By Marjorie Johnson, J.D.
At this early stage, the employee sufficiently alleged that being certified to provide immunizations was not an essential function of his job and the district court shouldn’t have considered a post-termination job description provided by Walmart.
A pharmacy manager who had a severe fear of needles revived his wrongful discharge lawsuit against Walmart since the district court erred in relying on a post-termination job description and acted prematurely in dismissing his claim on the pleadings. The Second Circuit ruled in an unpublished opinion that the employee plausibly alleged that being certified to administer immunizations was not an essential function of his job at the time he was constructively discharged, and his allegations were further supported by Walmart’s letter initially granting his request for an exemption from its new immunization requirement. However, his contract-based claims were properly tossed since the letter did not create a contract or constitute a promise that he would never have to administer immunizations (Noel v. Wal-Mart Stores, East LP, March 11, 2019, per curiam, unpublished).
Announcement of new policy. In April 2016, Walmart announced that all new pharmacy employees would be required to be certified to administer immunizations and all incumbents would need to obtain such certification by October 16, 2016. The employee, a pharmacist manager who suffered from trypanophobia (needle phobia), sought an exemption from the policy as a reasonable accommodation to his disability.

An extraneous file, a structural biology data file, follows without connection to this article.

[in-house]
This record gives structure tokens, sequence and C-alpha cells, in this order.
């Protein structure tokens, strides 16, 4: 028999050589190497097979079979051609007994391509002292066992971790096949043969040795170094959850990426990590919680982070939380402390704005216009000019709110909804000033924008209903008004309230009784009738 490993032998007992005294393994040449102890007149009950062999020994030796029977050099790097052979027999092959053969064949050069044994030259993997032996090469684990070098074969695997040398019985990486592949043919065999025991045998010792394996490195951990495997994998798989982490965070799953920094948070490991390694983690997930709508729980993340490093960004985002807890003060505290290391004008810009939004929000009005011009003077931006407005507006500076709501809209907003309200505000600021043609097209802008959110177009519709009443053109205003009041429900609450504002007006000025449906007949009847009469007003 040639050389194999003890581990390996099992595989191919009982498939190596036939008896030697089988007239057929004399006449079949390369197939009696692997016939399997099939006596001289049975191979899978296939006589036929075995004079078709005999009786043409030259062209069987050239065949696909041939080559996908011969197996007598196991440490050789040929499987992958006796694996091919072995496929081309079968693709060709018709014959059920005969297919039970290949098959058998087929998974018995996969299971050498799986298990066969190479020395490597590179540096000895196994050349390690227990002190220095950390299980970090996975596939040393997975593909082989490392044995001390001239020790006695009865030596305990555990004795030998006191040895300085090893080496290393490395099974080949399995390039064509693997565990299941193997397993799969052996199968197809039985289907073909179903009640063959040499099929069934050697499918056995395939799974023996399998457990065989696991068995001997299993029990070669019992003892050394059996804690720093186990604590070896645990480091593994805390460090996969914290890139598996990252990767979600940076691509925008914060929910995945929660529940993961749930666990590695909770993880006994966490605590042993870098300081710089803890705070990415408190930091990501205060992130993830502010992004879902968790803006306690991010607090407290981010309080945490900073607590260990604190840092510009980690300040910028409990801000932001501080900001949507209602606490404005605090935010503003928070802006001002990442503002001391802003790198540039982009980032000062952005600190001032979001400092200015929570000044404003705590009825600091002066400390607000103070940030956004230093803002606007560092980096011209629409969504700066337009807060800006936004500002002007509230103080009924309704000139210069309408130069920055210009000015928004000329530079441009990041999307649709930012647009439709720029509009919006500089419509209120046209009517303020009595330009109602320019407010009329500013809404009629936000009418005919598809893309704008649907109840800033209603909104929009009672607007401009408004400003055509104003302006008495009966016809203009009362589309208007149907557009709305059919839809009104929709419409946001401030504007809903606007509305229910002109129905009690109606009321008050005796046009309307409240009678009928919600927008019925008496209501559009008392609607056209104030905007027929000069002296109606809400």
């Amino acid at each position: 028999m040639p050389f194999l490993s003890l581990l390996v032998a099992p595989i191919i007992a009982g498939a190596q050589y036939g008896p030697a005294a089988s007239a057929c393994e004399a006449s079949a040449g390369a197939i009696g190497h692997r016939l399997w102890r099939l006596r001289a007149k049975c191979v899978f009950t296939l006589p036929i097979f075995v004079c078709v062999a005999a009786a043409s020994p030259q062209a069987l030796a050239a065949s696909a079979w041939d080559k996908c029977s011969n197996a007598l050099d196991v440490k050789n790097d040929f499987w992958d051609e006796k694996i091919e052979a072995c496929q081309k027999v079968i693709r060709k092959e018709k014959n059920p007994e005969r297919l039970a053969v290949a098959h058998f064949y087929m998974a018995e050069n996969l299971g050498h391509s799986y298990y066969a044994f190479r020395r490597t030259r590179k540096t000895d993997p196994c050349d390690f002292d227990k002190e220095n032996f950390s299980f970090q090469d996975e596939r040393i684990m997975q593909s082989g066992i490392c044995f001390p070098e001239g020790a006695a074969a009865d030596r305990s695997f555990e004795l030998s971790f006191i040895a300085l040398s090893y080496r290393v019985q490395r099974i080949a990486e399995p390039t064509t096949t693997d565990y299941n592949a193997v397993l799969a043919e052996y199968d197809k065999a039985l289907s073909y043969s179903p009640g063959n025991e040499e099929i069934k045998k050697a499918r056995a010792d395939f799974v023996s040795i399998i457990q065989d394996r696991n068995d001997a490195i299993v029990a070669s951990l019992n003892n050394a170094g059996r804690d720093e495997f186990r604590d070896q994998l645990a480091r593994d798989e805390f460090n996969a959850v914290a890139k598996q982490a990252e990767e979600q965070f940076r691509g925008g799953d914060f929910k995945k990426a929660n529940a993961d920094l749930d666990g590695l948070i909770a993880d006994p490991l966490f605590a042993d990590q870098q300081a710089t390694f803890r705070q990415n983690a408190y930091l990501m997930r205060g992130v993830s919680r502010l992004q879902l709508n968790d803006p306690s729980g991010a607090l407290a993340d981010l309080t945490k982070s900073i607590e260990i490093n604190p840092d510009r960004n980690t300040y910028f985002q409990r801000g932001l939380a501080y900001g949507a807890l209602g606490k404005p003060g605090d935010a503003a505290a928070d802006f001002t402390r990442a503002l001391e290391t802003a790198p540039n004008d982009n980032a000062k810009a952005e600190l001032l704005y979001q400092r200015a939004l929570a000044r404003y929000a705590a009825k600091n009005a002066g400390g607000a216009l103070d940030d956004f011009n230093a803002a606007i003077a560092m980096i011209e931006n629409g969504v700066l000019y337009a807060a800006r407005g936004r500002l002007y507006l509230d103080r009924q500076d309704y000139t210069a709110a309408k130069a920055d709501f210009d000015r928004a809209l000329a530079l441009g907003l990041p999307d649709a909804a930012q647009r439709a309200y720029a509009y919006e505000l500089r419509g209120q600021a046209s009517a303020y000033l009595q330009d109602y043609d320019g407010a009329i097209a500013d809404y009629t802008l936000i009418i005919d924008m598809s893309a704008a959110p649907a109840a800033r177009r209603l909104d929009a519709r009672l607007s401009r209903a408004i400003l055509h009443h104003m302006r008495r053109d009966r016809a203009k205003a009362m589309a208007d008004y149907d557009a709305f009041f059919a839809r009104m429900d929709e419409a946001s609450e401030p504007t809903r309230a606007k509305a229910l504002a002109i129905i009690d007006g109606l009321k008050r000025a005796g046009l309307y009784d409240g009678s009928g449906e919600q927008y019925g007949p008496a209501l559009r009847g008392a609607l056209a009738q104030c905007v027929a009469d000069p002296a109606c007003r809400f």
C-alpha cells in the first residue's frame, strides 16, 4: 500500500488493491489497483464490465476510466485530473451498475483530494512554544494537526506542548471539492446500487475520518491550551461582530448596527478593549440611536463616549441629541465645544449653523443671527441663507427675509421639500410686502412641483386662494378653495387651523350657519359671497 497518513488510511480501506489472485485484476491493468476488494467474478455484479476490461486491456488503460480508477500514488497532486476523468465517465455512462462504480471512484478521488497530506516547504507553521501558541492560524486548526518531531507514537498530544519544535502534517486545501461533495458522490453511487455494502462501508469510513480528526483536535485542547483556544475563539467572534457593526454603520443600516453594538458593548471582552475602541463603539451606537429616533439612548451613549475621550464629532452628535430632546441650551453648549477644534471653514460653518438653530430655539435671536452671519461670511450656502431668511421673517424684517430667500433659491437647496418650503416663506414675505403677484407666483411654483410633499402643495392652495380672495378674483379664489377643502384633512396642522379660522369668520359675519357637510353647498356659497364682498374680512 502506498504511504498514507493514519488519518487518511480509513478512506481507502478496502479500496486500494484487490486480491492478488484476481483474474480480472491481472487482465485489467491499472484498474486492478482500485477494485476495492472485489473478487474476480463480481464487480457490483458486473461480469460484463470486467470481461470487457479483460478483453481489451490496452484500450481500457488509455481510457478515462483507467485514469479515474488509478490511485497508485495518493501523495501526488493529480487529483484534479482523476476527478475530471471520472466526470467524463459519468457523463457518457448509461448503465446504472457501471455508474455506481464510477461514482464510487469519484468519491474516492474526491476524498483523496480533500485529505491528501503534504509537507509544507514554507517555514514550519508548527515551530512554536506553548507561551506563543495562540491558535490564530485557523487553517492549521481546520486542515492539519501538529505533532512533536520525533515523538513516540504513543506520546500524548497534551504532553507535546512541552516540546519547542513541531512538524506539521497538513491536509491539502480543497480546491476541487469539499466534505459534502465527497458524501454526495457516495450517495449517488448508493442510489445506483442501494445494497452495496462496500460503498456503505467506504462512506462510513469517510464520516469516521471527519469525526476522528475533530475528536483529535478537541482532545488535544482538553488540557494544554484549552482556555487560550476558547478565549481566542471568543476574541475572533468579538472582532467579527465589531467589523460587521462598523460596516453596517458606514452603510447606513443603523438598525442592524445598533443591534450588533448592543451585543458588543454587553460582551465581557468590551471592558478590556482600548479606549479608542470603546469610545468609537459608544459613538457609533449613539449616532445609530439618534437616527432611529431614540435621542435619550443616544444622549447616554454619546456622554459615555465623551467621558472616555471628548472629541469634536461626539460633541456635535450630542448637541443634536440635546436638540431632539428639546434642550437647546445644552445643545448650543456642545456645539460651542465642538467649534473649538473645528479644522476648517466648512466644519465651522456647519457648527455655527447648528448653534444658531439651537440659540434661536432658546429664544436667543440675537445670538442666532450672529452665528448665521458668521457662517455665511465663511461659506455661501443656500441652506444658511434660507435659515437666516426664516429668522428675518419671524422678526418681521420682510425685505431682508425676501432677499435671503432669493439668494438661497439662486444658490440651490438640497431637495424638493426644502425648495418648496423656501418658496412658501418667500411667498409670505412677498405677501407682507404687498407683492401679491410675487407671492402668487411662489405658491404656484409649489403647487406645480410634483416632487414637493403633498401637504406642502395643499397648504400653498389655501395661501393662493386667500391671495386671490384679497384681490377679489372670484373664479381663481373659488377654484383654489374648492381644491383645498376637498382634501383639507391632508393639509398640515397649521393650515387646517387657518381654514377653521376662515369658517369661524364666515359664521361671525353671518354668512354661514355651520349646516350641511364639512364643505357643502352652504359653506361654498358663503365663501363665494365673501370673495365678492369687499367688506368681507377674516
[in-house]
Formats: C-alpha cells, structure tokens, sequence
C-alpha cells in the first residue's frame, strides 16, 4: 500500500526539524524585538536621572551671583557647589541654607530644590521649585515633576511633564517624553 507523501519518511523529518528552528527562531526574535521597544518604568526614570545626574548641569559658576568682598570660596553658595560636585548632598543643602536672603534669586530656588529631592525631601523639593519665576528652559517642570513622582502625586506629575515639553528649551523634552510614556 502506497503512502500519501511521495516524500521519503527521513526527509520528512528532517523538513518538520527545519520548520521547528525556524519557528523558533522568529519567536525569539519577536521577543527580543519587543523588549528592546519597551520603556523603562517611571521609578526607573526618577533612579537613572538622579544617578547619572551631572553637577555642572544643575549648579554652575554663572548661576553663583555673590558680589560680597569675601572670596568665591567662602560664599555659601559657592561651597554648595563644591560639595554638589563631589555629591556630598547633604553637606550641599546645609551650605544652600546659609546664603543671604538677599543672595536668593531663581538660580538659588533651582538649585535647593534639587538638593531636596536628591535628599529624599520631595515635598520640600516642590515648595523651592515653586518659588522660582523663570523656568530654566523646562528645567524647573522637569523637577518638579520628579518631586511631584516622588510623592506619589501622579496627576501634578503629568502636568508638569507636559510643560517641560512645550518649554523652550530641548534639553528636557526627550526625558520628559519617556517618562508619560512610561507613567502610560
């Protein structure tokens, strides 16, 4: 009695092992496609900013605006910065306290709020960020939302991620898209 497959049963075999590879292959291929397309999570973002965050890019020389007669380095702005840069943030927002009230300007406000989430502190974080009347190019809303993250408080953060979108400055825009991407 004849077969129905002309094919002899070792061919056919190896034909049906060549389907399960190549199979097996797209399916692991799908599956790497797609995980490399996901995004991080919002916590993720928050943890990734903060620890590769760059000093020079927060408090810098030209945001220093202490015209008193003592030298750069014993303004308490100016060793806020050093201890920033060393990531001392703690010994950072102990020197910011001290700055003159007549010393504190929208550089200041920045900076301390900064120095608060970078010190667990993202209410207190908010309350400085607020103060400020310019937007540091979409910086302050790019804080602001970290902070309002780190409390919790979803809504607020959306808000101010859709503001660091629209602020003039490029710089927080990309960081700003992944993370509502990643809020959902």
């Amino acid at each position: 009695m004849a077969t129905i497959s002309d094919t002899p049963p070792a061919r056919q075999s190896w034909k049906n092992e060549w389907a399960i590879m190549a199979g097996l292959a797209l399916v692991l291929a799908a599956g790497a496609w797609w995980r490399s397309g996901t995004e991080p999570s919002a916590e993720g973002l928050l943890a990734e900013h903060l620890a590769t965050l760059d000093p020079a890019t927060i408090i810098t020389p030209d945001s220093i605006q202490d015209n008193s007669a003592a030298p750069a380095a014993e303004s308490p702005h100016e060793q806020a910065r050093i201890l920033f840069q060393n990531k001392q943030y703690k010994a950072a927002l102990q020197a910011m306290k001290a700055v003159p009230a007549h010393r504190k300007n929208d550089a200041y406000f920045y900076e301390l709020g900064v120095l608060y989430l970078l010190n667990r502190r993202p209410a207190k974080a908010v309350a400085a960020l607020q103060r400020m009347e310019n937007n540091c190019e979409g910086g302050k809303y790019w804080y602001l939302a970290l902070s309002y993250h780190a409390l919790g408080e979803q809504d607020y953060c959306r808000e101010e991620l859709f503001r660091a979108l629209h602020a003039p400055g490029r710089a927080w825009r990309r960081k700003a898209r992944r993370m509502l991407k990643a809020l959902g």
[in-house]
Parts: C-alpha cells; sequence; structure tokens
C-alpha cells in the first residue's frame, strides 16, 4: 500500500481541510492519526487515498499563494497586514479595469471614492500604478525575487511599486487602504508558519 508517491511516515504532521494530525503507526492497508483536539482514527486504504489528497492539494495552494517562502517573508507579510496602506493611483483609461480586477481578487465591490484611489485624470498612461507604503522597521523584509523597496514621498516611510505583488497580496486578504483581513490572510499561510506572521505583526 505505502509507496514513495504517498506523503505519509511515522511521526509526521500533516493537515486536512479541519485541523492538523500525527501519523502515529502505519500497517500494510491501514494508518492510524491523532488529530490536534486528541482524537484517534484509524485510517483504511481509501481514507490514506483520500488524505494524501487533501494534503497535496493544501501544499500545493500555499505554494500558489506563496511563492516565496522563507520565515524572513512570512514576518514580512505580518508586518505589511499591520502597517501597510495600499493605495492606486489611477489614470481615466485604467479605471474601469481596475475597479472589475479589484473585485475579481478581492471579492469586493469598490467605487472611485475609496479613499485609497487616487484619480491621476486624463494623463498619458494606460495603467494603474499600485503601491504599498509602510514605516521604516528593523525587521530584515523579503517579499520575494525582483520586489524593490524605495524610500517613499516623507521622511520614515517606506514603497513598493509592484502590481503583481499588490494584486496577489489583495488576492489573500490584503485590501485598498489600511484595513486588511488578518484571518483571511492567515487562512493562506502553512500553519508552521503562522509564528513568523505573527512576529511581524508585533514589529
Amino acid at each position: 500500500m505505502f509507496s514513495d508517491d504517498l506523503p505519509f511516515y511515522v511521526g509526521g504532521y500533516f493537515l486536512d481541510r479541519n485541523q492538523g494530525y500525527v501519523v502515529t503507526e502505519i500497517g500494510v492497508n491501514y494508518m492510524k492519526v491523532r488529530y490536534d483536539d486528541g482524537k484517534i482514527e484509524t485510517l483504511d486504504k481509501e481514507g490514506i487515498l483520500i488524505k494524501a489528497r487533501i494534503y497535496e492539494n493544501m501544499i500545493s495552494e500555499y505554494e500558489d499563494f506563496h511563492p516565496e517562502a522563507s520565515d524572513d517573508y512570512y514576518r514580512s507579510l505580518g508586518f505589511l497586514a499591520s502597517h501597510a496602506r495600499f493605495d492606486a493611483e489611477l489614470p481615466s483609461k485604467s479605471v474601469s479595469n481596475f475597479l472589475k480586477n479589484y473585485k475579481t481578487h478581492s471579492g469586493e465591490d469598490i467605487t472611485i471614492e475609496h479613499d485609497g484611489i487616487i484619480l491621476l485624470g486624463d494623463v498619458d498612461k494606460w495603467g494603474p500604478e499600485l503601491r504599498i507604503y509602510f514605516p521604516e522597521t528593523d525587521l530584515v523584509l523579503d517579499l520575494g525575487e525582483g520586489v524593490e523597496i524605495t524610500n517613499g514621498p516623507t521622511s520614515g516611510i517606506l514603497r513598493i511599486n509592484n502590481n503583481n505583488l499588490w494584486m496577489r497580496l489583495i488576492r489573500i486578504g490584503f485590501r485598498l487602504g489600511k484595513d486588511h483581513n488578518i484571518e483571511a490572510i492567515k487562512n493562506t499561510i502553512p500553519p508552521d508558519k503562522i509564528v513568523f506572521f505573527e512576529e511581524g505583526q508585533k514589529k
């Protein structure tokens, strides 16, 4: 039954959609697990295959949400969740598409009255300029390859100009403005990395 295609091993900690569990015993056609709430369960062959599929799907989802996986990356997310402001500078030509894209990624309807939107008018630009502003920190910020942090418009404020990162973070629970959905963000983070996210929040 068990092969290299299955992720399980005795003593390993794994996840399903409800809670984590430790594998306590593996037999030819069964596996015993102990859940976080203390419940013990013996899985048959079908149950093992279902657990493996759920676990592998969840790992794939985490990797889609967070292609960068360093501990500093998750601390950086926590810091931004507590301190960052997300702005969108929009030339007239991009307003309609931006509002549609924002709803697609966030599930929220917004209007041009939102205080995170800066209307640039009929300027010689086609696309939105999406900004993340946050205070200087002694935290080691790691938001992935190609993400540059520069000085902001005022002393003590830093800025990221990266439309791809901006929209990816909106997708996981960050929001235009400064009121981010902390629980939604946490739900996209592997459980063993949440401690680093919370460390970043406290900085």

Accommodation granted. On July 19, he received a letter stating that he had been granted his reasonably requested accommodation “without qualification or condition” and that he “was capable of performing the essential functions of his position.” The letter also provided that the approval of his accommodation was subject to further review under certain conditions subsequent, including a change in his job description. However, he asserted that his job description was not altered at any time after he received the letter.
Change of heart. On October 18, Walmart informed the employee that he would have to obtain certification to continue his job after all. He declined to do so, allegedly resulting in his constructive discharge. He then brought this lawsuit asserting wrongful discharge under the Vermont Fair Employment Practice Act (VFEPA) as well as common law contractual claims.
District court dismisses lawsuit. The district court granted Walmart’s motion to dismiss, finding that the employee failed to plausibly allege that he could perform the essential functions of his job and that the July letter was insufficient to support his contractual claims. In concluding that administering immunizations was an essential function, the court relied in part on the April announcement and a November 2016 job description. It also discounted Walmart’s statement in the July letter that administering immunizations was not an essential job function, finding that the letter stated, “a mere conditional exemption, explicitly subject to revision at any time.”